The heart is one of the most vital parts of the body. As all other organs need to be looked after and cared for to work correctly, so is the heart.
Checking the state of your heart can be beneficial. The reason is that when its functions are interrupted due to any reason, heart diseases and conditions may occur. These diseases are one of the leading causes of death worldwide.
When something like a stroke, heart attack, or chest pain happens, the next thing to do is to speak to a doctor. The doctor will carry out some tests (even blood tests in some cases) to know how well your ticker is functioning.
Though being concerned about our bodies is not regularly at the top of our minds. However, if we proactively take action before something goes wrong, we could probably enjoy a better quality of life.
With that aside, we’ve listed three simple steps to take to routinely check the state of your heart.
Check your blood pressure
The normal blood pressure for an adult at rest is 120/80 mmHg or less. A reading of 130/80 mmHg or higher signifies hypertension, also called high blood pressure.
Long-term high blood pressure can stiffen and narrow your artery walls which can block blood flow to your heart, causing heart diseases (e.g. heart attack).
Blood pressure fluctuates over time depending on age, medications taken, emotions, heart conditions, and activity. Taking just one reading and seeing that it’s high doesn’t necessarily mean you have hypertension. To find your exact readings, you must measure them at different intervals (especially when resting).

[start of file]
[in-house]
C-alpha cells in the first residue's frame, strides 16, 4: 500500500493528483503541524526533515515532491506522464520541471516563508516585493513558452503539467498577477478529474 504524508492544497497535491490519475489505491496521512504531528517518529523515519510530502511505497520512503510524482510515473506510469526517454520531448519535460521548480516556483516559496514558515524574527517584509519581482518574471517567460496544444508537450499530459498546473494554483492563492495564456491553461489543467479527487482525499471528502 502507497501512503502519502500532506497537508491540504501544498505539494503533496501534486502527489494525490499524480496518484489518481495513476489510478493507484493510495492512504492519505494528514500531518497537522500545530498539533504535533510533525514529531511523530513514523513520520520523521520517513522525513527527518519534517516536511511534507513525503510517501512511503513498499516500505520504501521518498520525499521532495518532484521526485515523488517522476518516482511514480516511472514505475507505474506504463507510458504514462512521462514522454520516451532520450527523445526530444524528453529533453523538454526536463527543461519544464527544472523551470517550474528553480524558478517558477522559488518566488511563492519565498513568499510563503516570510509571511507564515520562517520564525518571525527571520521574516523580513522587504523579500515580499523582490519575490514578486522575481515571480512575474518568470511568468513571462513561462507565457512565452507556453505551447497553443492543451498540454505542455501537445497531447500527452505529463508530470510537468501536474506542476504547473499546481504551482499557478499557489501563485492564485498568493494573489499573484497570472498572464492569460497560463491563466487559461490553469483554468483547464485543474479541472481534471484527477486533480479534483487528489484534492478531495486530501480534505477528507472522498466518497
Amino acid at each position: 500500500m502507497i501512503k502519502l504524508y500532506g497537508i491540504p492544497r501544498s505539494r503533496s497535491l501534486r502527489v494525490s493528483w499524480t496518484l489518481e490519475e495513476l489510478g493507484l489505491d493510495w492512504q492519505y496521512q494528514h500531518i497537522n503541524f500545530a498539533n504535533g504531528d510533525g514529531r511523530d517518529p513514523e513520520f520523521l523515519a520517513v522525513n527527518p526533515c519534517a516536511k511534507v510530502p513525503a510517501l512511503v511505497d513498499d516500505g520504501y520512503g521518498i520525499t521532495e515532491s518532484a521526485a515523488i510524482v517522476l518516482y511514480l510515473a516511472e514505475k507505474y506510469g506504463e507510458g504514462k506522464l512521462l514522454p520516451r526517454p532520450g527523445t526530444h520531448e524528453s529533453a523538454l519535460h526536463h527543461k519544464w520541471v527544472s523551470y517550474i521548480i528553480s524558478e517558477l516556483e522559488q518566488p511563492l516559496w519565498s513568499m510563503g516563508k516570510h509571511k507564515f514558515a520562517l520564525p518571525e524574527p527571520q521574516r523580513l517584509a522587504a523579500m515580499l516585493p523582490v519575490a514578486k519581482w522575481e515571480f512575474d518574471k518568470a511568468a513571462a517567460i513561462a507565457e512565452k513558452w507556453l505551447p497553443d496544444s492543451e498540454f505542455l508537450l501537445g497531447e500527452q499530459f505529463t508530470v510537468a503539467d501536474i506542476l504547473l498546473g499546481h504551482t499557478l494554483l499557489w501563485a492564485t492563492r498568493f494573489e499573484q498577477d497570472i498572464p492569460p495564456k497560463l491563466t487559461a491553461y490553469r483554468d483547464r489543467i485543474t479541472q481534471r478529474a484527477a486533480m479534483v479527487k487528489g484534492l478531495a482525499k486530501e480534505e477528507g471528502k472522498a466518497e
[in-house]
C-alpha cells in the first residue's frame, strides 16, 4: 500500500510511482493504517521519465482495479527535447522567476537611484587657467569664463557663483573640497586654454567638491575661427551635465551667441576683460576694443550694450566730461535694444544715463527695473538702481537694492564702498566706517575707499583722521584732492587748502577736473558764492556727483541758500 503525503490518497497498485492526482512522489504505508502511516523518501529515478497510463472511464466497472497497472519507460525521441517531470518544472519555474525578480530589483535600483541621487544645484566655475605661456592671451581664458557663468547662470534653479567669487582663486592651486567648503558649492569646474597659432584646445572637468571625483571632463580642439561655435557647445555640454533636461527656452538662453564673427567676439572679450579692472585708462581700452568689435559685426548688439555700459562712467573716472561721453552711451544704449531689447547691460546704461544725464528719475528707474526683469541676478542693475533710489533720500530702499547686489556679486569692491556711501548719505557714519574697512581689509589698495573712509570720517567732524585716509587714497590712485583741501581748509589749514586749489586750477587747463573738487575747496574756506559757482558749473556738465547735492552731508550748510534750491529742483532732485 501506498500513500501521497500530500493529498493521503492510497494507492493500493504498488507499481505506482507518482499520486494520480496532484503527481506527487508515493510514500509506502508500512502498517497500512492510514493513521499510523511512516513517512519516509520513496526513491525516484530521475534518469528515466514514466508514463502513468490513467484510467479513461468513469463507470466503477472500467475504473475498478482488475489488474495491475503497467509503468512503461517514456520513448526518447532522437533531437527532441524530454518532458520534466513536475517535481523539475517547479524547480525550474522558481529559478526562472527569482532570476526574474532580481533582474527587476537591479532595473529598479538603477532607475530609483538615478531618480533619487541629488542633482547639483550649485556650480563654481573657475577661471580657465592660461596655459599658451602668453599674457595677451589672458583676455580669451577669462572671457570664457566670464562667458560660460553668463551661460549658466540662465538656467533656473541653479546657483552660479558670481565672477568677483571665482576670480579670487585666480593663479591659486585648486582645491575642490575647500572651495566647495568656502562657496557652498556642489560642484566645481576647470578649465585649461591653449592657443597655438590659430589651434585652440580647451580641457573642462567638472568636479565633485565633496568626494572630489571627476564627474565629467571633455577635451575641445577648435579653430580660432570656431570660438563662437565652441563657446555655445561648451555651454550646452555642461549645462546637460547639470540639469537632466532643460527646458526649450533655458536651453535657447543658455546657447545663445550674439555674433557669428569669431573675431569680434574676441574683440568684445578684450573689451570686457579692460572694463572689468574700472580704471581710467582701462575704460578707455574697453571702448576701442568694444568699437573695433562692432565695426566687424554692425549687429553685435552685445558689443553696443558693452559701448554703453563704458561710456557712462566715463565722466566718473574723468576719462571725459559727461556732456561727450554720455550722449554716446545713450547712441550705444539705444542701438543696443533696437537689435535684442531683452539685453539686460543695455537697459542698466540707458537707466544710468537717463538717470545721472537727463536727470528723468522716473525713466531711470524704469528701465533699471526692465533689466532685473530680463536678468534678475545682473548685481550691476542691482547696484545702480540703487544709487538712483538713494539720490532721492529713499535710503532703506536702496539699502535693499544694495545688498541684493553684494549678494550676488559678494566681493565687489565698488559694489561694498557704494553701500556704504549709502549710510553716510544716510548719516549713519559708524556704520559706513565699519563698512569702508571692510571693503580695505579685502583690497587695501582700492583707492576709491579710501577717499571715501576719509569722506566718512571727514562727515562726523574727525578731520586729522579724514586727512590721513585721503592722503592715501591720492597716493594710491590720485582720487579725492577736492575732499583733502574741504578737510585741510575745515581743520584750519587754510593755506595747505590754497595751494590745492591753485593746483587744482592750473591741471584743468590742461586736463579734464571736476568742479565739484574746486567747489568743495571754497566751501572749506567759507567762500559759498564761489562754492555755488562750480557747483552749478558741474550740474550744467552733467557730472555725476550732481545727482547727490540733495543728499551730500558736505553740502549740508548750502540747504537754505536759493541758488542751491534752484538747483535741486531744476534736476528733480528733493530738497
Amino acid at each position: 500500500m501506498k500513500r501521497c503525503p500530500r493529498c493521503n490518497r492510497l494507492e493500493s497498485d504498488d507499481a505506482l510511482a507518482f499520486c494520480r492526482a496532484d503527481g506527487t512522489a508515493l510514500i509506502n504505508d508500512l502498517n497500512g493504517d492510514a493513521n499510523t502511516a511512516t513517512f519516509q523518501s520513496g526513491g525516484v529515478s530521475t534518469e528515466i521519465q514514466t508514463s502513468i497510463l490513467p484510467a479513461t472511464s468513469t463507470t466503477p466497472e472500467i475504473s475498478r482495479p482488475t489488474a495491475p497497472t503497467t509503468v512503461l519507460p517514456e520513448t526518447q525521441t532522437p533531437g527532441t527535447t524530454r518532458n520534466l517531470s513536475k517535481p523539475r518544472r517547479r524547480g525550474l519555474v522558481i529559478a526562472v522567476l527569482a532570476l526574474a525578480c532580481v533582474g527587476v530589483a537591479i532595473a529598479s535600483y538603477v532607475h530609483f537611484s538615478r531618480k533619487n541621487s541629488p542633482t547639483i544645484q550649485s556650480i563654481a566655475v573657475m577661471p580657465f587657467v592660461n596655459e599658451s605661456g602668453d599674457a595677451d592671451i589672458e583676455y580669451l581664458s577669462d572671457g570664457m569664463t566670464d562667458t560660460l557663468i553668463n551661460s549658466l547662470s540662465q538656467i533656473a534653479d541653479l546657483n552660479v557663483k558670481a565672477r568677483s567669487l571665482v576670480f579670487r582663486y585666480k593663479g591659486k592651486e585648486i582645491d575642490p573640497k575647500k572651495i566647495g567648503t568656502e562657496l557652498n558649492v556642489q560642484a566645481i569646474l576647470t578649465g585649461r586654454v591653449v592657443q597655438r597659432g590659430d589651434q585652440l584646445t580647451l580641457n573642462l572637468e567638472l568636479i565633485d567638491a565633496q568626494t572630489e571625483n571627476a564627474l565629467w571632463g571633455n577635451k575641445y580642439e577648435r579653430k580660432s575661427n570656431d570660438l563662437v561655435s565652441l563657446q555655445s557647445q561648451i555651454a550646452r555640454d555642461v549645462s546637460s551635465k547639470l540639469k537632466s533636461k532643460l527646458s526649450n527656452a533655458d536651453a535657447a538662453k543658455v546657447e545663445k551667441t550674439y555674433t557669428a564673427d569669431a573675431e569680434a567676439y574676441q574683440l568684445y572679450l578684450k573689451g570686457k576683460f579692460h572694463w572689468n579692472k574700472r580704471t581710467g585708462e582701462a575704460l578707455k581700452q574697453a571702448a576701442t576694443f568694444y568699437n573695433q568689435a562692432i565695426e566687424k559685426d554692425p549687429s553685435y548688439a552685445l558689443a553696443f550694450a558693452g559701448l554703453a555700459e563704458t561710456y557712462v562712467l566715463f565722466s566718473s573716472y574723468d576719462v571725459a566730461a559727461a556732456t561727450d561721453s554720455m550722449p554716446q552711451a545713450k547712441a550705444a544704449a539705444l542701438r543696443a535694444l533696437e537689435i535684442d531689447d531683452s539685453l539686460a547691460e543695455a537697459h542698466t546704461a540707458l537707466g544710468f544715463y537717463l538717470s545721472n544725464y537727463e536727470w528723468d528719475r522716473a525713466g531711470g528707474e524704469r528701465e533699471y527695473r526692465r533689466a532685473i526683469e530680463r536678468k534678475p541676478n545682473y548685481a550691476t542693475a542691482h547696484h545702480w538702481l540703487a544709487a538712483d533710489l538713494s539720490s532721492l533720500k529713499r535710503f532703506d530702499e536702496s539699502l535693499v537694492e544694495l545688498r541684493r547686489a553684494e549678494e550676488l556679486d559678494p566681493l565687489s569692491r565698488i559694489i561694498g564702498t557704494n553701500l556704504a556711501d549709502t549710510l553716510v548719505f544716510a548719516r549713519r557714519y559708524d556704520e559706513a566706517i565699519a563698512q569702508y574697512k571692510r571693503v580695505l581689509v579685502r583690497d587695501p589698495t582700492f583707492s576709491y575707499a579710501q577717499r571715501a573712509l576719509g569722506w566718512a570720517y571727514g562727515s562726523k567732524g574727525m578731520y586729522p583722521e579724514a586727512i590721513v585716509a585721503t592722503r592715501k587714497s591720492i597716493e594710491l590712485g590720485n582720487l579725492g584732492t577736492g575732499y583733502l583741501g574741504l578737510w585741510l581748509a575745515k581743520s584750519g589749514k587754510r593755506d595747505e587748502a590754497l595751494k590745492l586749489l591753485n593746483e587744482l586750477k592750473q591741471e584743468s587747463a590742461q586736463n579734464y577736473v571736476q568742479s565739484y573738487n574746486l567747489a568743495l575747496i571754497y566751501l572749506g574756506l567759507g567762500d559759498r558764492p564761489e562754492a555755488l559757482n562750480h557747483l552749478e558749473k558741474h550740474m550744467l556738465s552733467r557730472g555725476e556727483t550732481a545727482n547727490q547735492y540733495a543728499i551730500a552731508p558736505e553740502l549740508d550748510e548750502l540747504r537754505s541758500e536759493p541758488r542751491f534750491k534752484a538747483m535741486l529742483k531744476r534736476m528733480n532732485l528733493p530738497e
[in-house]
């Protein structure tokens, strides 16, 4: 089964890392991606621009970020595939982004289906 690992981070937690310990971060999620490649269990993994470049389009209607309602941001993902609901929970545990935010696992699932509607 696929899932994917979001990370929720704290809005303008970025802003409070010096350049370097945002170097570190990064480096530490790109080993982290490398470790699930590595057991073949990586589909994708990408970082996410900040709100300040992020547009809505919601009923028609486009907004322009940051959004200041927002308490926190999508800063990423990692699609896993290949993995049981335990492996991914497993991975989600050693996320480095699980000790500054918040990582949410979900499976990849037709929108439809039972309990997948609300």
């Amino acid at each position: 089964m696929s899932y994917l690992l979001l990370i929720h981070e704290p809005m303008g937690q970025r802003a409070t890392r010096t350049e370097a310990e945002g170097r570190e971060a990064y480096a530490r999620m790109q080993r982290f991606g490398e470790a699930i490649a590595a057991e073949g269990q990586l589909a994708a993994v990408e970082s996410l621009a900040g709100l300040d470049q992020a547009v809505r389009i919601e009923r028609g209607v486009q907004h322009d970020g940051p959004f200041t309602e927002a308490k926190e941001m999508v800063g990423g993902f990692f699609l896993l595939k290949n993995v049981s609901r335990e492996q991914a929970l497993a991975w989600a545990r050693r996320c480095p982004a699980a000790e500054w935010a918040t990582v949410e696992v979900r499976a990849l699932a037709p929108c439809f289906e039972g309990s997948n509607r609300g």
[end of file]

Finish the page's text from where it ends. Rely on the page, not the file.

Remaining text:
Take blood tests
A doctor may suggest you take a blood test to check your blood’s potassium, sodium, creatinine, and albumin levels. Abnormal levels of any of these tests may indicate problems with organs such as your liver and kidneys, which may mean heart failure.
Also, a blood test can evaluate the levels of your “bad” (LDL) and “good” (HDL) cholesterol. It can even diagnose other conditions like thyroid and anaemia, affecting your heart.
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Check your heart rate
It is essential to check your resting heart rate (or pulse rate). A doctor will feel your pulse to know your heart rate and rhythm. The doctor could even use a stethoscope to check your pulse to hear the opening and closing of your heart valves.
Each pulse corresponds to a heartbeat that pumps blood through your arteries. Telling how fast it beats and if it is regular by feeling your pulse can make you know the state of your heart. The heart rate is the number of beats per minute.
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